Bear with me a moment while I explain why "being a cop in Washington" is nothing like being a newspaper columnist. As a condition for appointment to and continued employment with the Metropolitan Police Department, one must have character--in the sense that one's behavior demonstrates moral strength and conforms to the standard of conduct expected of a man or woman to whom society entrusts its police powers. These standards are embodied in laws, regulations and departmental policies, violations of which automatically expose officers (and recruits) to formal, internal discipline and may result in a fine, suspension or termination (whether or not civil or criminal liability also exists).

By contrast, a columnist apparently can compose a mixture of misinformation, pedantry and crude analogy, call the product journalism, and present it to the public with little fear of just repercussions piercing the First Amendment shield.

I have placed 39 recruits on administrative leave with pay (but with police powers revoked), pending the outcome of our investigation of the fact that their urine tested positive for illicit drug usage within the three to 10 days prior to the examination. No one can argue that this was not proper subject matter for coverage by The Post; however, The Post's readers deserved better analysis than they received in one recent issue.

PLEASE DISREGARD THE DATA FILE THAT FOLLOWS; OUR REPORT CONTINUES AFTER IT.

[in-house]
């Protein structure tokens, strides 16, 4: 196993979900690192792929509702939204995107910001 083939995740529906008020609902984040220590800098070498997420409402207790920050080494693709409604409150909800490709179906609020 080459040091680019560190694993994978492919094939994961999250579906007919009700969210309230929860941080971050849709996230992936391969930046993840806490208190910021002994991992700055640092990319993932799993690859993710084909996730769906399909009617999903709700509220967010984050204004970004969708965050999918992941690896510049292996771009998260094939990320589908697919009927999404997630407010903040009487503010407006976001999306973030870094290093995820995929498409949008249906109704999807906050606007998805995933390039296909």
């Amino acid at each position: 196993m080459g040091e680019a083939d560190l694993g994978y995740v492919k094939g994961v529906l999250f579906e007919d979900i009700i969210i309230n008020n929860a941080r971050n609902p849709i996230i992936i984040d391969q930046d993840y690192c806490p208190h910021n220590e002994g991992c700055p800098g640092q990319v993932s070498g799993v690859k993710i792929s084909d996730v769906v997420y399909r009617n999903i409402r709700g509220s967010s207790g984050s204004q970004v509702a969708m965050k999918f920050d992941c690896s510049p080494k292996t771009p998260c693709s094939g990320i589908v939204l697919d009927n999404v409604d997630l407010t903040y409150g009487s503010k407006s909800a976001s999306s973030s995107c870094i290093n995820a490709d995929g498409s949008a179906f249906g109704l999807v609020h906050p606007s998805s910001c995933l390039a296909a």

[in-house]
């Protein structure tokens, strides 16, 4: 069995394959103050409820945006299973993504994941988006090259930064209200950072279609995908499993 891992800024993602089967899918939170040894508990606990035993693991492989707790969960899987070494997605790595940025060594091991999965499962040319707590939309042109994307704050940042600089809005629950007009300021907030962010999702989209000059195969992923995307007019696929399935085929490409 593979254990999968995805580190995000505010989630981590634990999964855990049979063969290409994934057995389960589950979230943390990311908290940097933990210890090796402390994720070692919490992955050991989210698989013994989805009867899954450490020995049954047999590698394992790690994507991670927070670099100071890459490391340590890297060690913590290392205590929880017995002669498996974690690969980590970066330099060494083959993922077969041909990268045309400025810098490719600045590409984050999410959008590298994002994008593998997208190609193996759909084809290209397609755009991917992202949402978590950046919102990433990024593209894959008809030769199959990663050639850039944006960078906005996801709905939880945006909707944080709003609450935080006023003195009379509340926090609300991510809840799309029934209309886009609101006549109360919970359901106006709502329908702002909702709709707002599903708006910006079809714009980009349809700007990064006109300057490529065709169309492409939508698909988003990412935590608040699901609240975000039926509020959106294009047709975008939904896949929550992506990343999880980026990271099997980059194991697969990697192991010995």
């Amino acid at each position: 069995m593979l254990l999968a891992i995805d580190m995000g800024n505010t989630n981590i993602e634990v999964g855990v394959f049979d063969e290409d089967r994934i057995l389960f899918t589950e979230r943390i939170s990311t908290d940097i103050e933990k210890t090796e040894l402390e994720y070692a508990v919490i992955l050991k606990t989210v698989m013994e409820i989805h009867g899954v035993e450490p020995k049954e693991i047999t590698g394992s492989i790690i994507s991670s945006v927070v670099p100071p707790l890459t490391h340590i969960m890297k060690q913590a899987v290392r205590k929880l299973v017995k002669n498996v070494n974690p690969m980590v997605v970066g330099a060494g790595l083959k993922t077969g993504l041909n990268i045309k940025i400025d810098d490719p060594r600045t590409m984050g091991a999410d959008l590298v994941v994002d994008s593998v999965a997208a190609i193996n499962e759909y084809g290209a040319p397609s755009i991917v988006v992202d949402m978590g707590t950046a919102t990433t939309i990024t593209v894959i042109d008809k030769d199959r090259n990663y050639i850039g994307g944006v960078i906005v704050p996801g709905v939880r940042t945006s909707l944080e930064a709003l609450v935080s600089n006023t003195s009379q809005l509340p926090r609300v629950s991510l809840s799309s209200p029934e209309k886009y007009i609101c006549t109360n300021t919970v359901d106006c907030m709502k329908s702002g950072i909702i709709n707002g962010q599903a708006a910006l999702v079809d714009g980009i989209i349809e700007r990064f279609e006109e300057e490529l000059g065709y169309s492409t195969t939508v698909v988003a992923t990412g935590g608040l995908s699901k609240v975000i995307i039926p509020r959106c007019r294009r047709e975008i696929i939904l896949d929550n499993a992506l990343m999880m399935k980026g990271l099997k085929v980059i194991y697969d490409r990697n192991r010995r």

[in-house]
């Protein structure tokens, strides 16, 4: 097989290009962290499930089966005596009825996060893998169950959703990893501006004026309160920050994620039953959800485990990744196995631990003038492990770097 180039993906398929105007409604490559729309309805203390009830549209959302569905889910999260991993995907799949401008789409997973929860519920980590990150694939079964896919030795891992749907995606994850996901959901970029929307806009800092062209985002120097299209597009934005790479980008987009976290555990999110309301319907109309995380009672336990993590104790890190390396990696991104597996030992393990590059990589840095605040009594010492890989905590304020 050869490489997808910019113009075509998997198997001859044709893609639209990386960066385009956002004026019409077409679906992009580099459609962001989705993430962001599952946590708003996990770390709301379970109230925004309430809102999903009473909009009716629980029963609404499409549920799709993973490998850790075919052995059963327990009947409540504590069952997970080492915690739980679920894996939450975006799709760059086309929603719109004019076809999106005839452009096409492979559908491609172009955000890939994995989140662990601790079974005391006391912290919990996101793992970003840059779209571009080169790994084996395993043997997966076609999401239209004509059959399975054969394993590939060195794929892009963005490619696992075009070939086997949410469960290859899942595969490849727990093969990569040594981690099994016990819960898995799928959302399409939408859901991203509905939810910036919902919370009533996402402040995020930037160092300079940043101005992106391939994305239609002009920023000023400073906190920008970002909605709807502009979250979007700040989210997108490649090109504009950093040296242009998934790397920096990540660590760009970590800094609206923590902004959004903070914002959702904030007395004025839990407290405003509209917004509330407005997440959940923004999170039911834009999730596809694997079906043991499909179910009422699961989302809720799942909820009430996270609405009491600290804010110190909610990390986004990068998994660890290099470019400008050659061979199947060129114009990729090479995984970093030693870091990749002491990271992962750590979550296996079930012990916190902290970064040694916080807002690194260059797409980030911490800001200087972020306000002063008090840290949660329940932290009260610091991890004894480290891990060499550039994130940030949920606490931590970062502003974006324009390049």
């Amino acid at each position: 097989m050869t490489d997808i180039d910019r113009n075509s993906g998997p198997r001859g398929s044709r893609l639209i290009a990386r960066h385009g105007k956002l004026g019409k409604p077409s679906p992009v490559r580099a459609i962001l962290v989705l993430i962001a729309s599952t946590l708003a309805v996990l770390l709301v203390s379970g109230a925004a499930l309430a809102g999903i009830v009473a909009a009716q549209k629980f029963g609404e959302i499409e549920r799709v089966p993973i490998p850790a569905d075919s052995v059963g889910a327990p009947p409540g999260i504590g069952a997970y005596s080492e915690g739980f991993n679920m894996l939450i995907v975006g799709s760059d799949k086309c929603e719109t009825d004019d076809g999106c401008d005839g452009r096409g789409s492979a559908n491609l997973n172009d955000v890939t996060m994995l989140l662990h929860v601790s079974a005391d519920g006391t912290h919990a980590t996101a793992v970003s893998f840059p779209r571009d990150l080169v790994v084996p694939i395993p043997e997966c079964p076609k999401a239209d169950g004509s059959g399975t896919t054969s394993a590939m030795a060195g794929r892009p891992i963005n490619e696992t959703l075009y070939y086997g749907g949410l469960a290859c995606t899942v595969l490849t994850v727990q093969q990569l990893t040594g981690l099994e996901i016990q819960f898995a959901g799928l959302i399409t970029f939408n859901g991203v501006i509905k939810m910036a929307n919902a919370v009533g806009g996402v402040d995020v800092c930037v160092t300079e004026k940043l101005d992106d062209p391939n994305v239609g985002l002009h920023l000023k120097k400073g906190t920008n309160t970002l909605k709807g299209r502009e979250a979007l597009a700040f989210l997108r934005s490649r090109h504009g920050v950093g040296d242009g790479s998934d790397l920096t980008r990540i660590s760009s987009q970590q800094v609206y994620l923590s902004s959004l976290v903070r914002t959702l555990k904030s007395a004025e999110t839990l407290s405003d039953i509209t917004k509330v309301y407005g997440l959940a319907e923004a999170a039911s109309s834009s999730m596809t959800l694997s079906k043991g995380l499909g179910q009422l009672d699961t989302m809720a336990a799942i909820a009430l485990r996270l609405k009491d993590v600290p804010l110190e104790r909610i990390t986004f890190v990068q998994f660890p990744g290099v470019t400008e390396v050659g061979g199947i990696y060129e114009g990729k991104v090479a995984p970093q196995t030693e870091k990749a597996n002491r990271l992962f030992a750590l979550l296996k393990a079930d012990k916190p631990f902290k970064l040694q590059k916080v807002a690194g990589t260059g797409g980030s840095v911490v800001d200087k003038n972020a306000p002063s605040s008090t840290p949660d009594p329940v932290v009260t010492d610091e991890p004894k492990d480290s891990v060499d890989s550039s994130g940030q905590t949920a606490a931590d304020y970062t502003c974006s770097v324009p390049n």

Richard Cohen's column ("Marijuana," April 29) demonstrates what a columnist can do. Among other things, the work is predicated on misstatements of fact (also evident in the companion news article). Contrary to Cohen's assertions, we are not conducting an investigation either limited to marijuana usage or its "episodic (use) in the distant past," nor do we necessarily reject a police applicant whose background check reveals minor indiscretions or "experimentations."

Further, I believe this community holds a belief in, and expects its government to conform to, higher standards than those espoused by Cohen. "Hypocrisy" or no, we recruit noncriminals for police officers. Surely I am not alone in rejecting the notion that the "use of marijuana . . . has nothing to do with a person's ability to perform as a police officer," and in scoffing at logic that would suggest, with minimal extension, that we recruit at penitentiaries in order to find subject- matter experts.

In sum, conduct "ordinaire" is unacceptable in law enforcement; too much is at stake. Our judgment, our credibility and our liability routinely are evaluated by judge, jury and public at large (including The Post). Fortunately, good, honest, hard-working cops are not "rare birds," nor are responsible journalists.